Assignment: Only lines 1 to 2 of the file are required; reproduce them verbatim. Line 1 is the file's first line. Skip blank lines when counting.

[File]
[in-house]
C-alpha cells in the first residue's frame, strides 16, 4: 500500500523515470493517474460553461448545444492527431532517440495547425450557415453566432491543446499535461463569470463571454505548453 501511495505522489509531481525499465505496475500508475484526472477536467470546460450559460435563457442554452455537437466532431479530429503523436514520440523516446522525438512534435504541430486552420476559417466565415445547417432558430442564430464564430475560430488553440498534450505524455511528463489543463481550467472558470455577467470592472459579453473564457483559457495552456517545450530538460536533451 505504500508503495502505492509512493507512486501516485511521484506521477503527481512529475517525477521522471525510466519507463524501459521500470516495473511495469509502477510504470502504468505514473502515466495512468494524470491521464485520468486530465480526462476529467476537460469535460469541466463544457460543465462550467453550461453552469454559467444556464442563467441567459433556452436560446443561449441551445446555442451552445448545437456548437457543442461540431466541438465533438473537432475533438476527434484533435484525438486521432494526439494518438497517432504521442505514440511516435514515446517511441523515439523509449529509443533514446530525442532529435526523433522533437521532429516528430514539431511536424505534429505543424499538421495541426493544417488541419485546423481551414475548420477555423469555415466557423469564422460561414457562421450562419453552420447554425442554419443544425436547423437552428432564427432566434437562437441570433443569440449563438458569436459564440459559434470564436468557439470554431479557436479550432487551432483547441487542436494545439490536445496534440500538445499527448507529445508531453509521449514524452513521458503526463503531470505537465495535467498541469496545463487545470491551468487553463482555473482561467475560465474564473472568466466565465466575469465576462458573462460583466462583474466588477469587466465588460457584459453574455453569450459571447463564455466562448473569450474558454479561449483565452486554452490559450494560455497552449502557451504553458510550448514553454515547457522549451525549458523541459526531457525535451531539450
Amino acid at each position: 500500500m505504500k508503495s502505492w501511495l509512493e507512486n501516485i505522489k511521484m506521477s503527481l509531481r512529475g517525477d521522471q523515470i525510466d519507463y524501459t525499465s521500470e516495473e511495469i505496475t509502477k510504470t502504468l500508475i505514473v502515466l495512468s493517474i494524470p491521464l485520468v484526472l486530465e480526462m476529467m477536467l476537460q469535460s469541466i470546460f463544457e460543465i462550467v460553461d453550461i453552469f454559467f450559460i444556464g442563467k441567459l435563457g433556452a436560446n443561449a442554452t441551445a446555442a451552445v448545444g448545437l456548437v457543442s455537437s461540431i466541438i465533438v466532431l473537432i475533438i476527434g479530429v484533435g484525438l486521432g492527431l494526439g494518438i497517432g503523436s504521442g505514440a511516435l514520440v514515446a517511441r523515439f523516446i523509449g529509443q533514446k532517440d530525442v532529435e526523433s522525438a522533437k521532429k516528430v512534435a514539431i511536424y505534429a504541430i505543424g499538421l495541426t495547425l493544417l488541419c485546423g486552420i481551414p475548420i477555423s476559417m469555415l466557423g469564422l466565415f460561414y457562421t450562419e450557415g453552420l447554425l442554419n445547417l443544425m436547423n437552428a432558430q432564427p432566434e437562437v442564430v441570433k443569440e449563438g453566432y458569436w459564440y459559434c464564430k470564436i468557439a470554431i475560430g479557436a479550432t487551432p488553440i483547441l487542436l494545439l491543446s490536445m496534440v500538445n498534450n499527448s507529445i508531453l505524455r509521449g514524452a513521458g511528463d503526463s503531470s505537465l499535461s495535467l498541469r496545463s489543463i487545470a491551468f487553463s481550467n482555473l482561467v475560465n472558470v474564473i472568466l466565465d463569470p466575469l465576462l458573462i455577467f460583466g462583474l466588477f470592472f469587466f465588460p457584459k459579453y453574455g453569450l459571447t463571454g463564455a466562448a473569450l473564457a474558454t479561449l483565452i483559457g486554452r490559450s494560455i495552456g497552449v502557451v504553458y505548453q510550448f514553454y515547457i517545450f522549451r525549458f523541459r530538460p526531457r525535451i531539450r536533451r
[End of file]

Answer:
[in-house]
C-alpha cells in the first residue's frame, strides 16, 4: 500500500523515470493517474460553461448545444492527431532517440495547425450557415453566432491543446499535461463569470463571454505548453 501511495505522489509531481525499465505496475500508475484526472477536467470546460450559460435563457442554452455537437466532431479530429503523436514520440523516446522525438512534435504541430486552420476559417466565415445547417432558430442564430464564430475560430488553440498534450505524455511528463489543463481550467472558470455577467470592472459579453473564457483559457495552456517545450530538460536533451 505504500508503495502505492509512493507512486501516485511521484506521477503527481512529475517525477521522471525510466519507463524501459521500470516495473511495469509502477510504470502504468505514473502515466495512468494524470491521464485520468486530465480526462476529467476537460469535460469541466463544457460543465462550467453550461453552469454559467444556464442563467441567459433556452436560446443561449441551445446555442451552445448545437456548437457543442461540431466541438465533438473537432475533438476527434484533435484525438486521432494526439494518438497517432504521442505514440511516435514515446517511441523515439523509449529509443533514446530525442532529435526523433522533437521532429516528430514539431511536424505534429505543424499538421495541426493544417488541419485546423481551414475548420477555423469555415466557423469564422460561414457562421450562419453552420447554425442554419443544425436547423437552428432564427432566434437562437441570433443569440449563438458569436459564440459559434470564436468557439470554431479557436479550432487551432483547441487542436494545439490536445496534440500538445499527448507529445508531453509521449514524452513521458503526463503531470505537465495535467498541469496545463487545470491551468487553463482555473482561467475560465474564473472568466466565465466575469465576462458573462460583466462583474466588477469587466465588460457584459453574455453569450459571447463564455466562448473569450474558454479561449483565452486554452490559450494560455497552449502557451504553458510550448514553454515547457522549451525549458523541459526531457525535451531539450